Here are some things to try when you have suspected memory issues:
1) The first step is to make sure the memory is installed and seated all of the way. This is the most common solution to having a problem with the memory. If you are unsure of how to install the memory properly you can see our install videos here. You can also get installation pdf instructions from Apple's site at their Do-It-Yourself center.
With new memory a common problem is that people do not realize the chips take as much pressure to push in as they can and fail to put them in all the way. Even if your old chips do not take as much force to insert new chips can take a fair amount more force on them to get them to snap fully in to place properly.
When inserting the memory you will usually be able to tell when the memory fully seats in the socket and normally will hear a clicking/snapping type sound as it does.
2) Zap your pram. If you need the steps you can refer to the Apple article .
3) For Intel systems the next thing is to try resetting your SMC.
a. For Mac Pro's visit the Apple article.
b. If using a Macbook/MacBook Pro Apple has the article on how to do so here.
c. For Intel iMacs or Minis reset the SMC using the information in the Apple article.
4) Try moving your memory to different slots to see if the slots may be a factor.
a. If mixing memory try the new memory without the original memory.
b. If you bought multiple chips then try with only one chip at a time and see if the problems show up or not. Repeat per chip or pair purchased.
c. If you bought multiple pairs, for Mac Pros, try mixing the chip pairings to see if you can narrow down a specific chip or pair if problems are found.
5) Sometimes it helps to clean the contact pins on the the chip as there may be a bit of resin residue leftover on them after manufacturing. First take a rubber pencil eraser and buff the gold contact pins. Then take a Q-tip with isopropyl alcohol and clean the contact pins of the chip. Do not use the alcohol on any other part of the chip and make sure to give it sufficient time to make sure it is fully dried before installing to try again.
Dust particles within the machine could also be a source of the problem so you can take a can of air and use it to blow the sockets and machine board free of the dust particles. You can normally get a can of air at most electronics stores or local Walmart type stores. I have even seen them carried in stores like Osco before.
6) To make sure heat is not a factor in causing your machine problems if using a MacBook/MacBook Pro refer to the article we have posted about it.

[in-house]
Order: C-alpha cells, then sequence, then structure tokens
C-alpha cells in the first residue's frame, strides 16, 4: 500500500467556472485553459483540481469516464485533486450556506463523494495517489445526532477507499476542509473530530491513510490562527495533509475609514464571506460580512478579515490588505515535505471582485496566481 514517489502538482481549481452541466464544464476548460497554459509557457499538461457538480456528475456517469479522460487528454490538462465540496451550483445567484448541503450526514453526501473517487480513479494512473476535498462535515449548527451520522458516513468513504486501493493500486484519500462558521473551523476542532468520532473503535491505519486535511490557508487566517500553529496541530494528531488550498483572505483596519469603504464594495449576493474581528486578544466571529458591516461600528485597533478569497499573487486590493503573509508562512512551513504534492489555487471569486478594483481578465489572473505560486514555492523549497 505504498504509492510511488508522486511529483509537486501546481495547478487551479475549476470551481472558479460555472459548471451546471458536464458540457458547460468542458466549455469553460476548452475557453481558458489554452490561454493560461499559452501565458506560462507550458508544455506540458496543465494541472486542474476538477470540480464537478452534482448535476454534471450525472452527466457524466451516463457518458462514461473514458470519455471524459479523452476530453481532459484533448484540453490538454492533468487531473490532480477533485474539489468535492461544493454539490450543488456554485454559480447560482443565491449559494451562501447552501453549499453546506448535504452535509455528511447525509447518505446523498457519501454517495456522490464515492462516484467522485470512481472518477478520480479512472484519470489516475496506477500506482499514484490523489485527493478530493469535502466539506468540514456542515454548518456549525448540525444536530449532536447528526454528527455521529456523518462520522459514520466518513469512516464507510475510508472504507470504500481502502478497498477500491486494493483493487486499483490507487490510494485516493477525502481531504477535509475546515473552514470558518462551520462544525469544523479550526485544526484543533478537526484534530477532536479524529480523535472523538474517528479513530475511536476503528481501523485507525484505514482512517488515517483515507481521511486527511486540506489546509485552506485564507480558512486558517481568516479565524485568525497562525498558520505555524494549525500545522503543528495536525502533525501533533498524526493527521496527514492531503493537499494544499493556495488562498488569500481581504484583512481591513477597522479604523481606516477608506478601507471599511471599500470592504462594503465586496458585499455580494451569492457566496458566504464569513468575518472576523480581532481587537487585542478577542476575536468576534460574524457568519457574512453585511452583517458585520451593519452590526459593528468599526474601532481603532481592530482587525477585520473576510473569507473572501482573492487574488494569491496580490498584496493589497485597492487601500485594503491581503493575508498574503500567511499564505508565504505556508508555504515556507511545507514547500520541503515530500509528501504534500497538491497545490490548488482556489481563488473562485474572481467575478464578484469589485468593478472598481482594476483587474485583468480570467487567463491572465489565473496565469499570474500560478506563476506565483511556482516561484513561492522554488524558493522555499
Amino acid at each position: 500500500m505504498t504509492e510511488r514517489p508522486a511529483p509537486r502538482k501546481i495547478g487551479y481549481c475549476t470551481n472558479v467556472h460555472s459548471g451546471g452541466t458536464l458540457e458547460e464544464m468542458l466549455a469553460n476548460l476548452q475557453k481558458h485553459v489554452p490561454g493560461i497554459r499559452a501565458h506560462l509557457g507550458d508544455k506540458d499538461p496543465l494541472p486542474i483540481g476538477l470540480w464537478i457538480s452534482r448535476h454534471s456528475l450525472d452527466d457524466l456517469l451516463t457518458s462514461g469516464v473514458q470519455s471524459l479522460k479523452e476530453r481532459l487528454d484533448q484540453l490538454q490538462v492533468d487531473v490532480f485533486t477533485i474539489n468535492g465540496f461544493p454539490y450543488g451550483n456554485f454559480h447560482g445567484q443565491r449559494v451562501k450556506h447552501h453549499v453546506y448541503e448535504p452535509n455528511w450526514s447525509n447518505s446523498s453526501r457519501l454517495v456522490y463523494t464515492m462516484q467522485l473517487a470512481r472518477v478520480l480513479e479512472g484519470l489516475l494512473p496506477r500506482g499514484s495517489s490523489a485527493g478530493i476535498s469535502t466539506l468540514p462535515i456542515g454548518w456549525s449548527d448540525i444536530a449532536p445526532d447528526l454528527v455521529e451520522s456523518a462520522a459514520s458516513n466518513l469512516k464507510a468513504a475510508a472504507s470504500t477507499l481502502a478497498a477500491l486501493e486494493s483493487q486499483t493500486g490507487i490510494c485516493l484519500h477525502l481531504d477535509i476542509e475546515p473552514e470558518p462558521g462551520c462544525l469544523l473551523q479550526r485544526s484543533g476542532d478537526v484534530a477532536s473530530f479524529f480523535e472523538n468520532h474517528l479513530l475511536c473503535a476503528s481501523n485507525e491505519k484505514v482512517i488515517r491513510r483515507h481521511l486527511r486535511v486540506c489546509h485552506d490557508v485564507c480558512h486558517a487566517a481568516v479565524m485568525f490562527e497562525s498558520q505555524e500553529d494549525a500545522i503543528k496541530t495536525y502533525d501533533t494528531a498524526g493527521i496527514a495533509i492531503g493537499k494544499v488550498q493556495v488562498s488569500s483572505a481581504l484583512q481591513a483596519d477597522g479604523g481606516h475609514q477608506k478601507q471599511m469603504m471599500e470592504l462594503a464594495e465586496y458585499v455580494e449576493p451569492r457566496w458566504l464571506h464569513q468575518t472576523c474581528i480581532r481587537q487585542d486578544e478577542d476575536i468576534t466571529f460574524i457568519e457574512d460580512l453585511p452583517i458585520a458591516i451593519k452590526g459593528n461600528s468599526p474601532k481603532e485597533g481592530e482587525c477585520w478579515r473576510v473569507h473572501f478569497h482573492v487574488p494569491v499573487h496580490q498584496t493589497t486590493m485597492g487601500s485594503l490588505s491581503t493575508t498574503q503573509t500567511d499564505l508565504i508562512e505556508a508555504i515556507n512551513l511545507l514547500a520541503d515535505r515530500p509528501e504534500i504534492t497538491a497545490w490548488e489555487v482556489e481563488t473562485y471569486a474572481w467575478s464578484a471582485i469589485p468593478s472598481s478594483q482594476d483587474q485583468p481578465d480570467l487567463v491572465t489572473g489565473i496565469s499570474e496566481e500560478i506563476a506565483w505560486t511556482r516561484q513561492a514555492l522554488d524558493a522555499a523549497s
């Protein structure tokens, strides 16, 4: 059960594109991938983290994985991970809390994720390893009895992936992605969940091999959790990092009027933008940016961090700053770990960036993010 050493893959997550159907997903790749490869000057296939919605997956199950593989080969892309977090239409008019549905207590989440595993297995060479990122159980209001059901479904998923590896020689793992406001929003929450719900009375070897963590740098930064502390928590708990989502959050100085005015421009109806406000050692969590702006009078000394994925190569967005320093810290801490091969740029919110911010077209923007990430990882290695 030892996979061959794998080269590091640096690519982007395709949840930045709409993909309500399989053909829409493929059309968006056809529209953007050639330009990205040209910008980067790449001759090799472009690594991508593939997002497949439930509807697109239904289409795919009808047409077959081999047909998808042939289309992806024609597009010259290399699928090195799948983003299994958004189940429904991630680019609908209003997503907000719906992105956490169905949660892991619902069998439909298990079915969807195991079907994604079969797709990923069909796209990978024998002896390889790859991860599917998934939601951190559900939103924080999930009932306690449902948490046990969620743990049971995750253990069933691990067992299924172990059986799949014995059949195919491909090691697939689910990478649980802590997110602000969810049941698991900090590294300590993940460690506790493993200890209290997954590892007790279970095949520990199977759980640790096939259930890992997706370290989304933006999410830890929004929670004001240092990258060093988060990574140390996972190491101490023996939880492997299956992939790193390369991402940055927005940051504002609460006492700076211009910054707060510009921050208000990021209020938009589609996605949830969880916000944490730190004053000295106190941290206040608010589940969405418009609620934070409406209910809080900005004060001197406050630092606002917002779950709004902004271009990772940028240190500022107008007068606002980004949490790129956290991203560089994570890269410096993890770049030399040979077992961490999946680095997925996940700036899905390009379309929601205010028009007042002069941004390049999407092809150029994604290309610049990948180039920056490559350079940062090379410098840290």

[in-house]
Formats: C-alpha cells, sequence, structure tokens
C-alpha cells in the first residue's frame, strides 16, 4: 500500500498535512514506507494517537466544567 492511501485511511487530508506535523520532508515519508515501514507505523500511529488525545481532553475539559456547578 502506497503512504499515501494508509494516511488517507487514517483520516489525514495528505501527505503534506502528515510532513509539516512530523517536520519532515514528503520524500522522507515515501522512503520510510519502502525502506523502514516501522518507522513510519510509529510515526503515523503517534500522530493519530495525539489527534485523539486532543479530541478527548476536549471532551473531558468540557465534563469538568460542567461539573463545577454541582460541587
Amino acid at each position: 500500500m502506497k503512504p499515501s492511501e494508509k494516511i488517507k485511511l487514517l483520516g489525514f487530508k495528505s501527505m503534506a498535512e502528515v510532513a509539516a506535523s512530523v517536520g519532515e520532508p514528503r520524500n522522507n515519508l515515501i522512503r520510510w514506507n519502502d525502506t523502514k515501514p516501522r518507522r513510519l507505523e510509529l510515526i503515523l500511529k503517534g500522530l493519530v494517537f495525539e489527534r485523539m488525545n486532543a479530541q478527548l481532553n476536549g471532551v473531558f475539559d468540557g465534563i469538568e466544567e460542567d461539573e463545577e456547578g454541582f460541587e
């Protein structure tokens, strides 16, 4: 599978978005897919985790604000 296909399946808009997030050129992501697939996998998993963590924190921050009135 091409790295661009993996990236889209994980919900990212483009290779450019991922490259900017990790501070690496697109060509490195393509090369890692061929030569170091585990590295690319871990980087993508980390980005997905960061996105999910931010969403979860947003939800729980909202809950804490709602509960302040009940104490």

If there are still issues and you can get the machine to startup with the memory installed there are some software tests you can run.
1) In OSX the software we recommend running is Rember. Go to Kelley Computing and download Rember. This is an OSX program that can test the memory and is pretty accurate.
2) You can get AppleJack from http://applejack.sourceforge.net/ This software needs to be installed in OS 10.2.x or higher. You then need to restart and boot to single user mode holding down Command(apple) and S. Once the screen comes up for AppleJack press the X key to enter E(x)perimental mode. It is not listed, but does exist. Then select the option for running Memtest. This has the advantage of leaving almost all the memory free for testing vs some of it being allocated for the system that the other two previous options require.
3. You can boot to the disk that came with your system and run Apple Hardware Test(AHT) and use that to test the memory. G4 Macs and later distribute the Apple Hardware Test on a system disc that came with your machine. Each Apple Hardware Test is specific to the type and model of Mac with which it was distributed. To run the Apple Hardware Test, you must start up from the disc:
a) If you have an Apple Hardware Test CD, start up from it as you would any other bootable disc:
1. Insert the Apple Hardware Test disc that came with your Mac into your Mac's optical drive.
2.Press and hold the C key on your keyboard as you start your system.
3. Release the C key after the screen changes indicating it is loading.
b) For Intel-based Macs, see the Apple article found http://support.apple.com/kb/HT1509
After you startup from the Apple Hardware Test, run the Extended Test. You may want to run the Extended Test several times in a row as sometimes intermittent problems don't show up on every test. You may want to run the AHT in Loop Mode overnight which can be an excellent troubleshooting step for finding intermittent hardware problems. If Loop Mode is supported by the version of the Apple Hardware Test you are using, you run the Extended Test in Loop Mode by pressing Control-L before starting the test. Looping On should appear in the right window. Then click the Extended Test button. The test will run continuously until a problem is found. If a problem is found, the test will cease to loop, indicating the problem it found. If you let it run in loop mode allow it to loop 50+ times to make sure no problems are found. You can stop the Extended Test and exit Loop Mode by either:
a) Pressing the Command-period keyboard shortcut, i.e. Command-.
b) Clicking the Cancel or Stop Test buttons. This can be difficult to do in Loop Mode.
c) Manually restarting your Mac. Restarting manually, i.e. via either the power button or if your Mac is so equipped the Reset button.